It's an ugly picture, folks!
Without calcium, your body would be a shapeless mass of skin. In fact, 99% of your body's calcium content is in your skeletal system and the teeth. The other 1% can be found in the soft tissues and the blood. It is the most common mineral in the body. Almost every food you eat contains some amount of calcium.
How does calcium help the body?
In addition to its crucial role in helping the body develop and maintain strong bones and teeth, calcium plays a role in several other very important body functions. For example, the simple, and easily obtained, mineral calcium, working with magnesium, helps regulate the rhythm of your heart beat. It helps ensure that nutrients are passed into and out of cell walls properly.
Calcium helps nerves and muscles function correctly. It plays a role in lowering cholesterol levels and blood pressure. The blood clotting process could not work correctly without calcium. And if you've ever been told to drink a glass of milk before bed, there's a reason for this advice. Calcium, especially dietary calcium, helps relieve insomnia.
What Are Some Good Sources of Calcium
Fortunately, getting adequate amounts of calcium from the food we eat is easy.
The most concentrated sources of easily absorbed calcium are dairy products such as milk, cheese (cottage, cheddar, provolone, mozzarella, etc.) and yogurt. Tofu (firm and processed with calcium sulfate), dried beans and dark green vegetables such as broccoli, kale and bok choy also are good sources of calcium.
You will also find calcium in foods that have been intentionally fortified with it, such as orange juice, and many cereal products. Eating sardines (and their bones) that have been packed in oil is another option. One serving of Chicken of the Sea sardines in mustard sauce (my favorite) can supply almost 30% of your daily requirement for calcium.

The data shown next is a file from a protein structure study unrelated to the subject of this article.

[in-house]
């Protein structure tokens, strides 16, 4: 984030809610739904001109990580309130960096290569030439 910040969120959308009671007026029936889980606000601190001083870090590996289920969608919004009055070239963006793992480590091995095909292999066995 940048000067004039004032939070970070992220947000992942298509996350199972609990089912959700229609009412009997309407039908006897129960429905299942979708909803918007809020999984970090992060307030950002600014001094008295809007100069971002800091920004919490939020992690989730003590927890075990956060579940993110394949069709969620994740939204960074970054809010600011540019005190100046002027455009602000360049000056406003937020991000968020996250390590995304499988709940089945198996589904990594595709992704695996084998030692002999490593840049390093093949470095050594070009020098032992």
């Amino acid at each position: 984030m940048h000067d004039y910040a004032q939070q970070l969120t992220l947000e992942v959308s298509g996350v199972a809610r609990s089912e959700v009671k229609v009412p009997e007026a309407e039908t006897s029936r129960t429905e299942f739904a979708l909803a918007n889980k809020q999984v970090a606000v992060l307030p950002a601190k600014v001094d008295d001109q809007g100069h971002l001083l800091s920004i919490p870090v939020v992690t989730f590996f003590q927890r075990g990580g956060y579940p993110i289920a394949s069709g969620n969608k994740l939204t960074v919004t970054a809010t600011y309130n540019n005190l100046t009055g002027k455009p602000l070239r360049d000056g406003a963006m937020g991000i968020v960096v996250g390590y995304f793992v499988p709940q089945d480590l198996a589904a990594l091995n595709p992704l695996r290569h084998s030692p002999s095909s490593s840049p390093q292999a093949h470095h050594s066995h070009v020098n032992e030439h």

Daily Requirements of Calcium
The required daily allowances for calcium vary depending on age... and a few other factors.
Infants and toddlers should normally get 400 and 600 mg respectively.
Children should increase their intake of calcium to 800, and, increase even more to 1200 mg/day as they near puberty.
Teenagers need a lot of calcium because, during these years, a significant amount of bone mass is being added to the body. Adolescents and even young adults should strive to get 1200 mg/day.
Pregnant women should try to get between 1200 and 1500 mg/day of calcium. Men need 1000 mg/day but those age 65 and above need to increase their daily intake of calcium to 1500 mg/day.
Symptoms of a Calcium Deficiency
When you do not regularly meet the daily requirements of this calcium, the bones will generally suffer most. The first noticeable sign of a calcium deficiency is soft and brittle bones... usually only detectable by specific medical tests. If not treated, osteoporosis, a condition in which the bones begin to deteriorate, often develops, especially in women during and after menopause.
Children who do not consume sufficient quantities of calcium generally will experience growth-related problems, including bone deformation. Children also can develop Rickets, a condition that had at one time, virtually been eliminated. Decaying teeth, depression and spasms in the legs and arms are other noticeable symptoms of a calcium deficiency.
Drinking milk is definitely one habit that's worth starting and worth continuing throughout life. Doing so helps the skeletal system develop fully and helps keep teeth and bones strong. Those who may be lactose intolerant or have other problems with cow's milk might want to try goat milk, soy milk, or some of the new forms of lactose free milk.
Calcium and Vitamin D
As with many vitamins and minerals, calcium use by the body is dependent upon other nutrients. For example, calcium and vitamin D work synergistically for bone health. Calcium helps build and maintain bones, while vitamin D assists your body to most effectively absorb calcium. So, while you may be getting "enough" calcium, your body may not have effective access to it without Vitamin D.